“If indeed Salud Imson-Souweha never signed the deed because she was not personally present to sign the same or never authorized anybody to sign on her behalf, she is deemed, however, to have ratified the document by her subsequent actuations. Salud Imson Souweha was in Baguio City for a vacation during the months of July and August, 1992, collected and received her equal share of back rentals for a period of eighteen (18) months equivalent to her 1/12 interest in the property which was leased by the other heir, a proprietary interest which she acquired by virtue of the Deed of Extra-Judicial Settlement. She now alleges that the respondent is instrumental in the forgery of her signatures on the document where she derives her equal share in the property.

“Respondent pleads to cite recent court reversals suffered by Salud Imson-Souweha and her brother and sisters, as well as recent revelations on their personal and collective filiation, thus:
“(a) In Civil Case No. 2606-R, pending before the Regional Trial Court of Baguio, Branch 5, complainant’s group of heirs filed on August 11, 1992, a suit to enjoin and/or to terminate the lease of their half-brothers and half-sister over the property subject, of their extra-judicial settlement. The Court, in its order dated September 9, 1992 denied their attempt to secure such injunction from the court, a copy of said order herein attached as Annex “2”

“(b) Salud B. Imson Souweha, her brothers and sisters insisted on the clients of the respondent that they are the majority co-owners of the properties they inherited from their late father since they outnumber the five (5) legitimate children (see paragraph II) if they are to share equally the said properties. It turned out, however, complainant and her brothers and sisters are not even legitimate and that two (2) of them are not even children of their late father. The eldest, Lourdes B. Imson-de Jesus and Ricardo B. Imson, are not children of the late Anastacio Imson, Sr., and the five (5) others are illegitimate children, their late mother not being married to Anastacio.

“Respondent could only surmise that the finding of the illegitimate filiation of the complainant and her brothers and sister and the non-filiation of Lourdes and Ricardo to their late father could have provoked the filing of this administrative complaint against the respondent who was responsible for the foregoing discovery by his own research of the official record.

“(c) Salud Imson Souweha was on vacation in Baguio City in July and August, 1992. Her desire to join the business venture of the five (5) legitimate heirs of the first group in operating the night club-restaurant jointly owned was rebuffed. Thus, she was most likely the instigator in the filing of Civil Case No. 2606-R on August 17, 1992. The heirs leasing the property owned in common was rented for Twenty Five Thousand Pesos (P25, 000.00) since March 1991 up to the present. Salud Imson-Souweha (sic) share of Two Thousand Pesos (P2,000.00) from the monthly rental was collected by her, and received and signed for by any of her sisters. For the months of July and August, 1992, she personally received and signed for her share, as can be shown by the attached Annexes “3” and “4”;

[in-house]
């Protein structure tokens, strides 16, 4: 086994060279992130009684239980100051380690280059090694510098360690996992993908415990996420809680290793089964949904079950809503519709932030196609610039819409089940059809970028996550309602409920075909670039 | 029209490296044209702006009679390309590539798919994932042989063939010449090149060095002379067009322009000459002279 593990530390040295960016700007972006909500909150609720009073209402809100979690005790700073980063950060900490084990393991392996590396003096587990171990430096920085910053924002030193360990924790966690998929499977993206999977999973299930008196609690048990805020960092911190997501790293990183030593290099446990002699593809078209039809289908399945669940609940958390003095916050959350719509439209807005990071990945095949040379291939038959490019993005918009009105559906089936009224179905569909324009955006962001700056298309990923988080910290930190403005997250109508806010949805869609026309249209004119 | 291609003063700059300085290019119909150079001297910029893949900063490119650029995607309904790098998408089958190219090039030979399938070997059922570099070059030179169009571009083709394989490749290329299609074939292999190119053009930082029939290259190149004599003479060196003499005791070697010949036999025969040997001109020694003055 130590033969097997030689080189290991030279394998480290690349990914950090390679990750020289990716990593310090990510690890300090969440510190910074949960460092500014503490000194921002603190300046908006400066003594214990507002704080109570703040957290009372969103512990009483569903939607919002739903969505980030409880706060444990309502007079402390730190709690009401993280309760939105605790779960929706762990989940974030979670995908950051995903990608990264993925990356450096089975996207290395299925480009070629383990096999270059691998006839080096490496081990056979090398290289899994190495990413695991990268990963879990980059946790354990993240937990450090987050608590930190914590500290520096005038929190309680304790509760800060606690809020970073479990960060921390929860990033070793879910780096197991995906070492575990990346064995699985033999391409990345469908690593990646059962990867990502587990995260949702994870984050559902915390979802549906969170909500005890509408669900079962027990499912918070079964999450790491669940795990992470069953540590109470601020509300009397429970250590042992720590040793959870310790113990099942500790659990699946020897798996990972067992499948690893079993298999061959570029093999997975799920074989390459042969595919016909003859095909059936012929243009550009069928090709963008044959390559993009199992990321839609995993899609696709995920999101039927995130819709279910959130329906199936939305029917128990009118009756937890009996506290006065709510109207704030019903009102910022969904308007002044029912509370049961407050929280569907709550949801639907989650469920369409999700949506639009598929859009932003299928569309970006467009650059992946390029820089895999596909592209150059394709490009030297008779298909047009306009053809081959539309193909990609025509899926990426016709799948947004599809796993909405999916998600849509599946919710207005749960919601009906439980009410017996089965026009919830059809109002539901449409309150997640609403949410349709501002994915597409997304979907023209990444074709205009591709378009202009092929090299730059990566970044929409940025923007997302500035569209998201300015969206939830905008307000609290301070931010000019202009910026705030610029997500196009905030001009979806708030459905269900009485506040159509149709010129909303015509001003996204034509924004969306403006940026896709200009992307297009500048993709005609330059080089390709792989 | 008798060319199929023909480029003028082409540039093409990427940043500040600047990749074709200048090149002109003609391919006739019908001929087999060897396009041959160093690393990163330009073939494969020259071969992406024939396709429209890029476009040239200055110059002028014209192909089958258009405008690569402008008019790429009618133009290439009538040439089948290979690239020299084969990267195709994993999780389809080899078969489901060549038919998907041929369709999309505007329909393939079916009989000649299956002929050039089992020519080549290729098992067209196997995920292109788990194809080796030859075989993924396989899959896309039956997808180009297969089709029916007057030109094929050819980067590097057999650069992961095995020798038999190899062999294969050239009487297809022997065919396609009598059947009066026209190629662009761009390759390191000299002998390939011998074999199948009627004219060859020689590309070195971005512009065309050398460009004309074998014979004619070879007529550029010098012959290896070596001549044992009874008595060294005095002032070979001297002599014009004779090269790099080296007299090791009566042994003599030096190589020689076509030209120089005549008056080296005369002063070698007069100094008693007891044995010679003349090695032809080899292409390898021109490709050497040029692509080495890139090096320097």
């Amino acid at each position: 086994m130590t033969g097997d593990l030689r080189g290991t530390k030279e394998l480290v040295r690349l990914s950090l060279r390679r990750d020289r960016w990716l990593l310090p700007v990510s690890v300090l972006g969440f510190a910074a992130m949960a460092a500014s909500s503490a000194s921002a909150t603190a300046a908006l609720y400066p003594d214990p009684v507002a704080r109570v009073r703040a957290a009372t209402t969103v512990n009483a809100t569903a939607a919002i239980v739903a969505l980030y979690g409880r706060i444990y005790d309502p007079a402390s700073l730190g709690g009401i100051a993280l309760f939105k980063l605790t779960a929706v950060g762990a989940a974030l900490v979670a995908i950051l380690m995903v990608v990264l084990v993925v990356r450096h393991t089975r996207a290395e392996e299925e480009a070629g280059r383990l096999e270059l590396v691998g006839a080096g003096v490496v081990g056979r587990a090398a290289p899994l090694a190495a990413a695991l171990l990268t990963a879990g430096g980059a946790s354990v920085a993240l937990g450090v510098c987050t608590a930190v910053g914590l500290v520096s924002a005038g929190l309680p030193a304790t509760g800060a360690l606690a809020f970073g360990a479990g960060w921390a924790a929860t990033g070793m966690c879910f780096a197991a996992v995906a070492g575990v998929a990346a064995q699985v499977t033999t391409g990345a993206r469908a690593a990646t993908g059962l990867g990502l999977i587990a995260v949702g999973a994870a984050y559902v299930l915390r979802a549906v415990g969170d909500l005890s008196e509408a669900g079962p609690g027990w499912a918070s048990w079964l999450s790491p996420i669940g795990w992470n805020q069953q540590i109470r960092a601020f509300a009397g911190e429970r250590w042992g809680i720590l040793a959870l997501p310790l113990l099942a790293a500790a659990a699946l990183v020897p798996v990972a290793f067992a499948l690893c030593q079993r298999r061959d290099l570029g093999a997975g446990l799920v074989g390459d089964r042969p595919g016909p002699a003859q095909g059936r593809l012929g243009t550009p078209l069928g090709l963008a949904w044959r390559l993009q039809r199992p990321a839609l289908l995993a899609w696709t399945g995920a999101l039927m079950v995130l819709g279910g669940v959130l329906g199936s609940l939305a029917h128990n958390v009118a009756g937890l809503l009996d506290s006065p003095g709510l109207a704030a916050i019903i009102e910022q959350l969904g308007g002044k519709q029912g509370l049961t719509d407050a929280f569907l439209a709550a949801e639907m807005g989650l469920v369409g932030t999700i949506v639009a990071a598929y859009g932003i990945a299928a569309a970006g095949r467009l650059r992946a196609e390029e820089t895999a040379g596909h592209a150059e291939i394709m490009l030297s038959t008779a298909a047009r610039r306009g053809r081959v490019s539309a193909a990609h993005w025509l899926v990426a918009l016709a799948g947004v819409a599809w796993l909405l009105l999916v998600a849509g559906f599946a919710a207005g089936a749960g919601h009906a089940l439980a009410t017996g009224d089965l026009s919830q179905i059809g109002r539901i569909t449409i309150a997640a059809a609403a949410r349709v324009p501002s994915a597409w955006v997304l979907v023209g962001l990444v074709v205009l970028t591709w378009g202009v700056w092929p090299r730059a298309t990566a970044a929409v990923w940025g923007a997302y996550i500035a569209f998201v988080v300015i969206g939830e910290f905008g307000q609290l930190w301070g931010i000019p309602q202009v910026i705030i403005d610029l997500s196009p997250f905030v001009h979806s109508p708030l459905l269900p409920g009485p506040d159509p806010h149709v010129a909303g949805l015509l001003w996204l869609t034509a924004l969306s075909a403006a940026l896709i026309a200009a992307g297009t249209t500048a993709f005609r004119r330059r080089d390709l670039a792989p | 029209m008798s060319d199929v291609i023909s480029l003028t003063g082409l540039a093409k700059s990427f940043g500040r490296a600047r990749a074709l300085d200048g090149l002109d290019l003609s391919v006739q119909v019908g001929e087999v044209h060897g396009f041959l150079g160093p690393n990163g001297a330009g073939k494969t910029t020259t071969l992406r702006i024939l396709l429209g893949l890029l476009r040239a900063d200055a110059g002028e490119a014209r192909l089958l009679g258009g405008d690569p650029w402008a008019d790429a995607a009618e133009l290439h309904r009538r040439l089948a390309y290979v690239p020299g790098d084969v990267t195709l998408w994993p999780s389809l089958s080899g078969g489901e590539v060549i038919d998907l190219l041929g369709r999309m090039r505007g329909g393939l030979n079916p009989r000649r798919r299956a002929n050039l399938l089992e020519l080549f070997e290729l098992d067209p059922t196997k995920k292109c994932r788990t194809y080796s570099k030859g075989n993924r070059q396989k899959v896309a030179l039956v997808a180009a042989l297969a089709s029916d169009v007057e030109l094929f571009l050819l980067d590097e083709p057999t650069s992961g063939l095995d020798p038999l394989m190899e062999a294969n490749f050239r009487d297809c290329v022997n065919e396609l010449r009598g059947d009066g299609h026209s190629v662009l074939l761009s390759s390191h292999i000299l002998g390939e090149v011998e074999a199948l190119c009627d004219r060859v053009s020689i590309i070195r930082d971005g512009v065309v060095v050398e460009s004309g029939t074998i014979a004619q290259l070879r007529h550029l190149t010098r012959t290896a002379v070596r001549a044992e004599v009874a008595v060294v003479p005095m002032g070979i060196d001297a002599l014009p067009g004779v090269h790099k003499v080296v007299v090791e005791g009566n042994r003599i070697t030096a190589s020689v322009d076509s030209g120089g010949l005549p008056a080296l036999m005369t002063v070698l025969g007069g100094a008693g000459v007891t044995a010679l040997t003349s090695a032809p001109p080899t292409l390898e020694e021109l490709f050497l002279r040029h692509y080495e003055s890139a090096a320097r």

“(d) Lastly, before leaving for the United States in August, 1992, she signed a Special Power of Attorney and Memorandum of Agreement, authorizing the sale of her 1/12 interest in the property under lease, granted to Constancio Imson and Emmanuel Orlino as per Annexes “5” and “6”, respectively;

- - - pp. 26-38. Supreme Court records.

“Without proceeding further, it appears that the present case is a typical example of a practising lawyer whose family friends and at the same time clients who (sic) succumbed to a (sic) serious family feuds and litigations over the bounty which they inherited from their predecessors as a consequence of which the lawyer is caught between the cross-fire of the factions that led to the filing of an administrative case against him under the belief that the problem arouse out of the fault of the family lawyer.

“As admitted by the respondent in his aforementioned quoted Comment:

‘If respondent is to be faulted at all, it is simply because of his complete trust and confidence on the heirs of Anastacio, particularly Flora Imson-Elvina and Lydia Imson-Sinlao whom the respondent never suspected would commit the grievous scheme of misrepresenting themselves as the representatives of the complainant in the matter of the settlement deed.

- - -page 34, Supreme Court record.

“From the various pleadings, affidavits and testimonies submitted to this Commission there is no doubt that the late Spouses Anastacio Imson and his two wives (the fist legitimate and the second as common law) as well as their respective children became close family friends and clients of the respondents.

“As stated earlier herein the family feud created two factions, the first group is composed of the children of anastacio Imson and Rosario Dizon, who are legitimately married, namely Constancio, Virgilio, Zenaida, Jose and Erlinda. And the second group is composed of Salud (the herein complainant), Flora, Lydia, Lourdes, Ricardo, Perla, and Fely, the children with Anastacio’s common-law-wife Angustia Braganza. Only Salud is the complainant in the present administrative case. The other members of her group never intended much less filed or joined Salud in this case against respondent. From all indications, the present case as well as the civil cases (Exhibit “B-6” and “B-9”) hereafter discussed sprouted because of the usual greed and selfish (sic) which prevailed over the sense of fairness and decency on the part of the complainant Salud B. Imson-Souweha. Otherwise, the family place is (sic) will remain unperturbed.